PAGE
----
Importance of bowel cancer screening

01/07/2015
Graphic: bowel in human body

Bowel cancer is the fourth most common cancer. Screening is important to help beat the disease; © panthermedia.net/ SebastianKaulitzki

Almost 40 percent of people who have abnormal results from bowel cancer screening tests and are referred for further investigation ignore their next screening invitation two years later, according to a Cancer Research UK study. In contrast, just 13 percent of those who had a normal result did not continue with screening.

People who receive an abnormal result from the test - called the Faecal Occult Blood test (FOBt) - are referred for follow up tests including a colonoscopy to rule out a cancer diagnosis but could be at risk if they fail to continue with bowel cancer screening.

The team, from the Health Behaviour Research Centre at University College London (UCL), previously found that 11 - 12 percent of those referred for further investigations do not attend the appointments for this.

The Cancer Research UK team looked at almost 40,000 people's behavior to find out if their experience of bowel cancer screening affected the likelihood of doing the same test two years later.

Lead author, Dr Siu Hing Lo from the Health Behaviour Research Centre at UCL, said: "Our research has identified a small but high risk group who are failing to continue with bowel cancer screening tests. We urgently need to understand why people are dropping out of bowel cancer screening and not attending the follow up investigations as we know the test saves lives."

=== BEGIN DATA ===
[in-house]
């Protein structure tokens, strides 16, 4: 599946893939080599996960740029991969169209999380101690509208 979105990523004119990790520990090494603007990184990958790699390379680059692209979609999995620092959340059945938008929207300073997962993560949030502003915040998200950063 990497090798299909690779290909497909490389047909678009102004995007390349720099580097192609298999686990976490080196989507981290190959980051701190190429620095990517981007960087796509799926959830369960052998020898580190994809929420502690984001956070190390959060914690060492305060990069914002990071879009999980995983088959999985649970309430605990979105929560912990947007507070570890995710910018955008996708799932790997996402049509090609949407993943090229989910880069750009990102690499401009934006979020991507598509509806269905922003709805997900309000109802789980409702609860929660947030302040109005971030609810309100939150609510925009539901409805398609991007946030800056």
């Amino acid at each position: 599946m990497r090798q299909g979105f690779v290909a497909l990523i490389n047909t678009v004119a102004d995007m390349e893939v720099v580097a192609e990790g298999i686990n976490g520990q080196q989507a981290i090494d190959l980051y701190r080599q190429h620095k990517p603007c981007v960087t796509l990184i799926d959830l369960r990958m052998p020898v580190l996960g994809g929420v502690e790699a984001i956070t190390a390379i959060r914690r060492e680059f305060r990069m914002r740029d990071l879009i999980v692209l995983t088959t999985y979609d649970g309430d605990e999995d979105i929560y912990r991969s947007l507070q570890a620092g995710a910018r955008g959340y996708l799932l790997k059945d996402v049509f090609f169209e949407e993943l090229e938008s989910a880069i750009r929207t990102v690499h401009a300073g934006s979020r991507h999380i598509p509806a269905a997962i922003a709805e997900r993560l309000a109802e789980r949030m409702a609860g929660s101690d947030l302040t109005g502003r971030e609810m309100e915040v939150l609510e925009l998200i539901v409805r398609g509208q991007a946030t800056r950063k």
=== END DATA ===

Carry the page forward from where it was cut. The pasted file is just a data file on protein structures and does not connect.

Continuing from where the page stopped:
The NHS Bowel Screening Program aims to detect bowel cancer at an early stage - before people have obvious symptoms and when treatment is much more likely to be successful. The test picks up blood in stool samples which can be a symptom of bowel cancer. When blood is detected people are invited for a colonoscopy and if cancer is diagnosed treatment can begin as soon as possible to maximize the chances of survival.

Men and women aged 60 - 74 in England, Wales and Northern Ireland, and 50 - 74 in Scotland, are sent an invitation letter and then a home screening kit every two years.

Father-of-two John Marsh, 67, from London was diagnosed with bowel cancer in 2007. He said: "It was thanks to the bowel cancer screening program that my cancer was found at an early stage. I'd had no symptoms at all but a month after my 60th birthday, I got a screening test in the post. I'd never heard of it, but I did it straightaway. I didn't have a second thought about doing it.

"After doing the test I got a letter asking me to do the test again and then I was called for a colonoscopy. I saw the consultant and he confirmed it was bowel cancer. I had surgery in the March but I didn't need chemotherapy. I've had three colonoscopies since then and they've all been clear. I know a few people who haven't done it and I just can't understand it."

Bowel cancer accounts for 13 percent of cancers diagnosed in the UK, with more than 41,000 people diagnosed with bowel cancer each year. It kills over 16,000 people each year.

Julie Sharp, head of health information at Cancer Research UK, said: "Bowel cancer is the fourth most common cancer and screening is important to help us beat the disease. Only 58 percent of people who are offered bowel screening in England complete their testing kits, and it's a concern to see that people who have abnormal results are dropping out of the screening program.

"It's really important to repeat the test every two years and Cancer Research UK is working hard to make people aware of bowel screening and help to remove any barriers that might be stopping them from taking the test."

MEDICA.de; Source: Cancer Research UK